It may sound counterintuitive, but it’s time to reduce your exposure to the top performers in your portfolio. Why? To help you practice what most investment experts preach: buy low and sell high.
Every investor over the age of 5 can grasp this concept, yet few truly put it into practice. Even with the best intentions, greed and fear can often cause investors to buy high and sell low.
Striving to rebalance your portfolio once each year may help avoid these costly emotional decisions. The end of the year is a good time to rebalance, whether you’ve properly diversified risks or you could use more diversification away from bond risk.
An effective annual rebalance should be simple:
- Reduce exposure from the strategies in your portfolio that have outperformed during the year (sell high)
- Increase the allocations to strategies that have underperformed (buy low)
This will rebalance the risk in your portfolio and potentially increase your performance.
Benefits of a better rebalance
To see the benefits, let’s look at the performance of two negatively correlated investments over a full investment cycle. Many investors would calculate the expected performance of these two assets based upon the simple average.
Initially, the simple average outperforms the rebalanced portfolio and the emotional cost, or performance envy, of diversification kicks in. Investors will instinctively want to intervene and weight their portfolio towards the outperforming asset vs. the underperforming asset. This often prevents them from capturing the long-term benefits of both assets.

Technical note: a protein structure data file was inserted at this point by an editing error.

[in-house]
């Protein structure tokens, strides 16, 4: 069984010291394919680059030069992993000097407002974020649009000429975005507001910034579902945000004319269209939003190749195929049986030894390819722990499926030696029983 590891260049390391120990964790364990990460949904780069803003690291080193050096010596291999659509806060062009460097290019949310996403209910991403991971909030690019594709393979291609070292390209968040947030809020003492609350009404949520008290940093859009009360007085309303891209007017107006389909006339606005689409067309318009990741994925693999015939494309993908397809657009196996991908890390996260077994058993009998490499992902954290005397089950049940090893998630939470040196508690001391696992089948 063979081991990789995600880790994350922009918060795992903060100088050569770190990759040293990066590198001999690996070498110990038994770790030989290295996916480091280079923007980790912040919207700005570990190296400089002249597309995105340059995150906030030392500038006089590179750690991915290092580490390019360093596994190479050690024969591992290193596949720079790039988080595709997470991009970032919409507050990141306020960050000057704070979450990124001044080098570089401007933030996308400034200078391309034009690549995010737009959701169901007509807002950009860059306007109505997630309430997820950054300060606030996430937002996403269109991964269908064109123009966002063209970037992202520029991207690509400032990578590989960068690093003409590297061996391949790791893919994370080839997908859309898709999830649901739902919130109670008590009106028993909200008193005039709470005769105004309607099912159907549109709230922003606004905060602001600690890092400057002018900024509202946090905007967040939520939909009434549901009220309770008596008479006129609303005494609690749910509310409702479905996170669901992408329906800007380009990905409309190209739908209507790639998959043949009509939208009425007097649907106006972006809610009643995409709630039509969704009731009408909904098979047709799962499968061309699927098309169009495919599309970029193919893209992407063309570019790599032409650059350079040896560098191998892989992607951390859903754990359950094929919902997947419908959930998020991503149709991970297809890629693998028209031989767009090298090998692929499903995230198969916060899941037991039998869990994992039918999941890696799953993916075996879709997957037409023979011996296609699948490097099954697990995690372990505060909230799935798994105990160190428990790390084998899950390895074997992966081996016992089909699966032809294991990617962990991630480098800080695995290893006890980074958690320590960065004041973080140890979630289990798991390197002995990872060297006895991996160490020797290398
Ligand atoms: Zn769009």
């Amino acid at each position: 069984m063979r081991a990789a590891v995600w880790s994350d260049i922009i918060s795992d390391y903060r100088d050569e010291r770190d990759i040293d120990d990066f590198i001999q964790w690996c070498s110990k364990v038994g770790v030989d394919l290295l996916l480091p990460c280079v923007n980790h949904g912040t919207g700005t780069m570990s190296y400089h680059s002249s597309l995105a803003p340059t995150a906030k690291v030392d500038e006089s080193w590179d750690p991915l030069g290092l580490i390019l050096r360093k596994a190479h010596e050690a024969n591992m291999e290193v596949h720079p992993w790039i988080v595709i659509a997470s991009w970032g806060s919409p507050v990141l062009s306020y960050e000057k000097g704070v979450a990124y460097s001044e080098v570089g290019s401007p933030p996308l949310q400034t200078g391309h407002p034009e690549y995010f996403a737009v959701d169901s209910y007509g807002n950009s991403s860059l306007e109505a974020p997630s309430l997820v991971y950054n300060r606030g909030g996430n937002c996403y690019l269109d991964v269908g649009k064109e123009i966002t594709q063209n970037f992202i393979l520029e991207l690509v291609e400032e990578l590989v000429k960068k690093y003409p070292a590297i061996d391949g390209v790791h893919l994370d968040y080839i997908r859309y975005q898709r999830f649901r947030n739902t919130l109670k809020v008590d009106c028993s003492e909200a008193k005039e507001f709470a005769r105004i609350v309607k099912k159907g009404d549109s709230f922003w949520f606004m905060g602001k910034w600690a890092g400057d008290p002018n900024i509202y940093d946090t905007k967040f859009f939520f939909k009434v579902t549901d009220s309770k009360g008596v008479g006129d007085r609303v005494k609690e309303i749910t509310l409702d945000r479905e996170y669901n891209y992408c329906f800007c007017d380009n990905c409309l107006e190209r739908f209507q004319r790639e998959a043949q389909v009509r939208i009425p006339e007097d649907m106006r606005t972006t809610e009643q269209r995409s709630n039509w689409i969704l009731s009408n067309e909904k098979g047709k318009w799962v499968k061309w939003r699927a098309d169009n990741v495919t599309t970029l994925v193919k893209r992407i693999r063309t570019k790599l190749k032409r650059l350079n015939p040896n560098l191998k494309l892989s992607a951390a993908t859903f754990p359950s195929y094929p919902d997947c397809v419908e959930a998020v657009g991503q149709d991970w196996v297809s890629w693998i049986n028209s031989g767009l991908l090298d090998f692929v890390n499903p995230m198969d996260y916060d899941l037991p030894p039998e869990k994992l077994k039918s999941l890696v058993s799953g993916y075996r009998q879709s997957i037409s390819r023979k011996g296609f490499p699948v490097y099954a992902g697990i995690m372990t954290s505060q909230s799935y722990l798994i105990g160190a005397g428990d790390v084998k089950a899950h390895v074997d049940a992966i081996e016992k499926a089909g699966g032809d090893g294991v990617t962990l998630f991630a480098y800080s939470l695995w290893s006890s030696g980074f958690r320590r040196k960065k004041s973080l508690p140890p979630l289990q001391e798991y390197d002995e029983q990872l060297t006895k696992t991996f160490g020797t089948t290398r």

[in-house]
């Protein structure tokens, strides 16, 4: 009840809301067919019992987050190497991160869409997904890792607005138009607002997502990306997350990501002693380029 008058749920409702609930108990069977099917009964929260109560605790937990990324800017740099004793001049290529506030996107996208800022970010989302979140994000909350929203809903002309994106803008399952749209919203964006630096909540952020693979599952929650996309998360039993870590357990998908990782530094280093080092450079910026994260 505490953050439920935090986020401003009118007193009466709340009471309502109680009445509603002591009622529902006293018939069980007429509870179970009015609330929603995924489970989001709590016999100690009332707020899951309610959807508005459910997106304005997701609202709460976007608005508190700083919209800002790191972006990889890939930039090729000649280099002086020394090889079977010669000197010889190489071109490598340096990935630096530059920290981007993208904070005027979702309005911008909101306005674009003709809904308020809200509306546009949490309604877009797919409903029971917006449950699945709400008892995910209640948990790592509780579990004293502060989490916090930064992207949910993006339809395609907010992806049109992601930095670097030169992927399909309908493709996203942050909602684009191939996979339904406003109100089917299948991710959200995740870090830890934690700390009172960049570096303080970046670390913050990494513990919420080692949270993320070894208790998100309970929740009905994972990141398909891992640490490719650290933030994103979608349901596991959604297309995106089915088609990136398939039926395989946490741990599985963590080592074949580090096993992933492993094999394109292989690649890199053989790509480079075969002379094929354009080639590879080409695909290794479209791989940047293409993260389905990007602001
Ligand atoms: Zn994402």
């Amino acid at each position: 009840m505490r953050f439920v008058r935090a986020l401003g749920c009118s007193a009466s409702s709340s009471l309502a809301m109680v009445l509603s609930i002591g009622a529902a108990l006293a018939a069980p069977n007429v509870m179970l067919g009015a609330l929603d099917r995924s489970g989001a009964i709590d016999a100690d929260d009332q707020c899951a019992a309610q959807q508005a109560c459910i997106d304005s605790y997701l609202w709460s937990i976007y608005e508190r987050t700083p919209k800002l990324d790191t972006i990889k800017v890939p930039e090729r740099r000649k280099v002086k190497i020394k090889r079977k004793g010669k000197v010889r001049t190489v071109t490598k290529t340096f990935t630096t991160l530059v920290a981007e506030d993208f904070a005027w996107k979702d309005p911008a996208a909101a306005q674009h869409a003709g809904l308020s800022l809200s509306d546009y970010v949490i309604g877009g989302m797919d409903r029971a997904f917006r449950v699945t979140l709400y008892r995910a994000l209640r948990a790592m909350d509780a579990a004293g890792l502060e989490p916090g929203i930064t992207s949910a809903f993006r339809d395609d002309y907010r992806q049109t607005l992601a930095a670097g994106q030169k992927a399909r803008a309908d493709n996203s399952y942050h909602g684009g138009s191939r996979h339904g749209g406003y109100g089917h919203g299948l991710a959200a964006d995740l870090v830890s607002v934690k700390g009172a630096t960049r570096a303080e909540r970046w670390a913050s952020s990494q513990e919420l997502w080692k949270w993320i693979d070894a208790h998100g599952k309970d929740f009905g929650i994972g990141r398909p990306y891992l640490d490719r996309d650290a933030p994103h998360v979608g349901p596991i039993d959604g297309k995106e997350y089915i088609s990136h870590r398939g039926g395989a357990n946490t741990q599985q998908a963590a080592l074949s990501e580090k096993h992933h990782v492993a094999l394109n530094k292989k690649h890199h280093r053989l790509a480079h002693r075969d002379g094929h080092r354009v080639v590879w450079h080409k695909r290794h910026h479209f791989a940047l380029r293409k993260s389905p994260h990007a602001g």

However, buying low and selling high year after year to rebalance portfolio risk can provide massive outperformance over time. Yet the simple average ends up being just that: average.
The rebalanced portfolio ends up performing better and the investor experiences a smoother ride along the way. What’s not to like?
Flip your instincts for performance
By rebalancing portfolios annually in this way, you’ve put a failsafe in place to help protect investors from costly mistakes caused by greed and fear.
By reducing exposure to the portions of your portfolio that had a great year, fear works for you not against you because you’ve lowered your portfolio’s:
- Risk of loss; you’ve already captured real gains from that asset
- Concentration of risk, which may help you avoid large declines
Similarly, by increasing exposure to the portions of your portfolio that struggled, greed works for you instead of against you because you’ve increased your portfolio’s potential to deliver returns by:
- Buying quality strategies at lower cost
- Taking the opportunity to position your portfolio for next market cycle
With these measures in place, you’ve set up your newly rebalanced portfolio for potentially better performance in the new year.
That’s something worth celebrating!